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showing columns in a particular pattern in postgresql

i have written a query which returns a table showing monthly total working hours of each person in the company. so the result is:

name*****jan************feb**********march ......... dec
Tom     170:24:31    186:27:09    140:00:00........158:17:56     

i need a query which gives the following output:

name***jan***jan_salary****feb***feb_salary***....***dec***dec_salary      

the salary of each month is the total working hours of that month multiplied by 150$. how can i do this? below is the query i have written to compute total working hours of each person for each month:

with hours as (
  select "Staff_Id", 
     "Date", 
     case 
       when row_number() over w % 2 = 0 then 
          TO_CHAR("Time" - lag("Time") over w,'HH24:MI:SS')
     end as hours
  from "Org"."Clock"
  window w as (partition by "Staff_Id", "Date" order by "Time")
), hours_per_month as (
  select "Staff_Id", 
     extract(year from "Date")::int as work_year,
     extract(month from "Date")::int as work_month,
     sum(hours::interval) work_hours
  from hours
  where hours is not null
  group by "Staff_Id", work_year, work_month
)
select "Staff_Id", 
   work_year,
   sum("work_hours") filter (where work_month = 1) as jan,
   sum("work_hours") filter (where work_month = 2) as feb,
   sum("work_hours") filter (where work_month = 3) as march,
   sum("work_hours") filter (where work_month = 4) as april,
   sum("work_hours") filter (where work_month = 5) as may,
   sum("work_hours") filter (where work_month = 6) as june,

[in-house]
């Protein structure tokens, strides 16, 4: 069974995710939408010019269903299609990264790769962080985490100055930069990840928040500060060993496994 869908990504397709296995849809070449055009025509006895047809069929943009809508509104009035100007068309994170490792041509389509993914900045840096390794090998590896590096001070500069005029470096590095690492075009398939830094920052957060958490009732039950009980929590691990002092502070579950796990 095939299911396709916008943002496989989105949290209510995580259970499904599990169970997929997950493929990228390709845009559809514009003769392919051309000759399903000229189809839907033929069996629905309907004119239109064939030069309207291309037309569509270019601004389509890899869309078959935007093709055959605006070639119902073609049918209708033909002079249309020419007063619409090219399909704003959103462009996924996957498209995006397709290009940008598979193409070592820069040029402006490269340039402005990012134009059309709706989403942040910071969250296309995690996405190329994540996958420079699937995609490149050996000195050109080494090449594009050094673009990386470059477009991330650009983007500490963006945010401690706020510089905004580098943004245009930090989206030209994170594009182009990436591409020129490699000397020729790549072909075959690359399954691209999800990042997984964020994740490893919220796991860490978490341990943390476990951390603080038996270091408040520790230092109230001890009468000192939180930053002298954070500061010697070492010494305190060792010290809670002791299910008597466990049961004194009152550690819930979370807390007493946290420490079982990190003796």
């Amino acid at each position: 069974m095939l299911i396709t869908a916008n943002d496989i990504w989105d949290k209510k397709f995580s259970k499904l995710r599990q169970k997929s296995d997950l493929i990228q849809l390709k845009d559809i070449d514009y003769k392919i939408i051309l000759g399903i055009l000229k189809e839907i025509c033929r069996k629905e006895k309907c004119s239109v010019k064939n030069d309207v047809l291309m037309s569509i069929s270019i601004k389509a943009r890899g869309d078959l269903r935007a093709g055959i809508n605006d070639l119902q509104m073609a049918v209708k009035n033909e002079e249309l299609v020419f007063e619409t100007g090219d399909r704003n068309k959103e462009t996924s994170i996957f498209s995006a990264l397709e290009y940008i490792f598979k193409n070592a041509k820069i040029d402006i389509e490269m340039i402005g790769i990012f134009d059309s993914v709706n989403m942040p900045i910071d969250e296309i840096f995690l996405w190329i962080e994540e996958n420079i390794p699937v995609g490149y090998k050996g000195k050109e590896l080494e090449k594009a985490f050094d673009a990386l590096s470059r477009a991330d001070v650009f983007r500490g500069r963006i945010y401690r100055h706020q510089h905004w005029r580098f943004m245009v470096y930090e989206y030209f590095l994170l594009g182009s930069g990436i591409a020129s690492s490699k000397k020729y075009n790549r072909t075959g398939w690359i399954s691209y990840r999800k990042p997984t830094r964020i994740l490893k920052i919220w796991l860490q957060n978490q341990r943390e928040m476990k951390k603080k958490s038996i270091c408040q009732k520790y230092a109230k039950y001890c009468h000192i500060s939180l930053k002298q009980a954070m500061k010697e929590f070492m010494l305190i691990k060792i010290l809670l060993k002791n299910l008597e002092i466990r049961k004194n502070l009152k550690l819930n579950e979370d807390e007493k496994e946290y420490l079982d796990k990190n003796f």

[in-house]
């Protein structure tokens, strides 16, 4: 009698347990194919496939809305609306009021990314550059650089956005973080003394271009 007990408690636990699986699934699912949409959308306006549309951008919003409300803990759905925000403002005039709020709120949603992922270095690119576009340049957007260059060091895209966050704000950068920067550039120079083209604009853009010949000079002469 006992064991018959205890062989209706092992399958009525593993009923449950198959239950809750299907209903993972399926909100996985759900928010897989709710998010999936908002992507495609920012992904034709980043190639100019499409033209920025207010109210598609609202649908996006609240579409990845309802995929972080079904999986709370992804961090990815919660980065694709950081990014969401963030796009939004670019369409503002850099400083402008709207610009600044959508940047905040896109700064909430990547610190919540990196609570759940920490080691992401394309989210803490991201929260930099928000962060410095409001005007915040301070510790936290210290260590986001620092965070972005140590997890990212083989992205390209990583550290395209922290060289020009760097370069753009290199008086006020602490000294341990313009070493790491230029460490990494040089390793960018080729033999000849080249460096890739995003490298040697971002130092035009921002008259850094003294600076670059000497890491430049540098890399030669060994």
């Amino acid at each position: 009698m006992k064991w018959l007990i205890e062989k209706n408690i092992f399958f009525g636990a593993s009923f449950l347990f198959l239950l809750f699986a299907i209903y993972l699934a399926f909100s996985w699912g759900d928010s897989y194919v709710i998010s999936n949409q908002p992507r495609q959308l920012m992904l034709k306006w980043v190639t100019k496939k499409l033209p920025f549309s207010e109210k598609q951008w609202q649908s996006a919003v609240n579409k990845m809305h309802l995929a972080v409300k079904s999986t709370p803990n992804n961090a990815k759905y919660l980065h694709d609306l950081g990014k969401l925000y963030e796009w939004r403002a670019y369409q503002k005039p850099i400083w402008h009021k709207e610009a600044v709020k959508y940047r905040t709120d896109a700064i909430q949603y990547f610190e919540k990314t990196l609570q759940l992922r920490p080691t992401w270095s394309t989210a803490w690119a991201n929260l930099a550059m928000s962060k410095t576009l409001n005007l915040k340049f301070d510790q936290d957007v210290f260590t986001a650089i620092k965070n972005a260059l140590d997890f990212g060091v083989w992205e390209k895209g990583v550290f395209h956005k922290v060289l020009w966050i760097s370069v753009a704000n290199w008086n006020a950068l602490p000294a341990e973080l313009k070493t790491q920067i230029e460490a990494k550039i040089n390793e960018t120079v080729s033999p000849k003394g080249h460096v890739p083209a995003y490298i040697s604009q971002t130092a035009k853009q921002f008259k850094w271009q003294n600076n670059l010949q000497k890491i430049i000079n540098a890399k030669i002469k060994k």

sum("work_hours") filter (where work_month = 7) as july,
   sum("work_hours") filter (where work_month = 8) as aug,
   sum("work_hours") filter (where work_month = 9) as sep,
   sum("work_hours") filter (where work_month = 10) as oct,
   sum("work_hours") filter (where work_month = 11) as nov,
   sum("work_hours") filter (where work_month = 12) as dec
from hours_per_month  
group by "Staff_Id", work_year

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Answer

I would think you can just add the salary into your “hours_per_month” subquery as follows:

select "Staff_Id", 
   extract(year from "Date")::int as work_year,
   extract(month from "Date")::int as work_month,
   sum(hours::interval) work_hours,
   trunc (extract (epoch from sum(hours::interval)) / 3600) * 150 as salary
from hours
where hours is not null
group by "Staff_Id", work_year, work_month

This presupposes that you want to pay whole hours (15.8 hours = 15 hours of pay), but if not, that’s easy enough to tweak.

extract (hours might work also, but not if the number of total hours is > 24. In my opinion, it’s not worth it to assume it will, even in a case like this where it would be unrealistic to assume a human would work in excess of 24 hours at one time. Also, you could unwittingly later clone this code to work for something like “machine hours,” in which case it would be very possible.

Then, in your main query:

select "Staff_Id", 
   work_year,
   sum("work_hours") filter (where work_month = 1) as jan,
   sum(salary) filter (where work_month = 1) as jan_salary,
   sum("work_hours") filter (where work_month = 2) as feb,
   sum(salary) filter (where work_month = 2) as feb_salary,
   ...
   sum("work_hours") filter (where work_month = 12) as dec,
   sum(salary) filter (where work_month = 12) as dec_salary
from hours_per_month  
group by "Staff_Id", work_year

Totally off-topic, and I’m not trying to tell you how to live your life, but when I see quotes around field and table names, unelss it’s at the very last step of the query (rendering output) it makes my skin crawl. It also introduces so many chances for errors. As it happens, I’m not alone in my opinion:

https://wiki.postgresql.org/wiki/Don%27t_Do_This#Don.27t_use_upper_case_table_or_column_names

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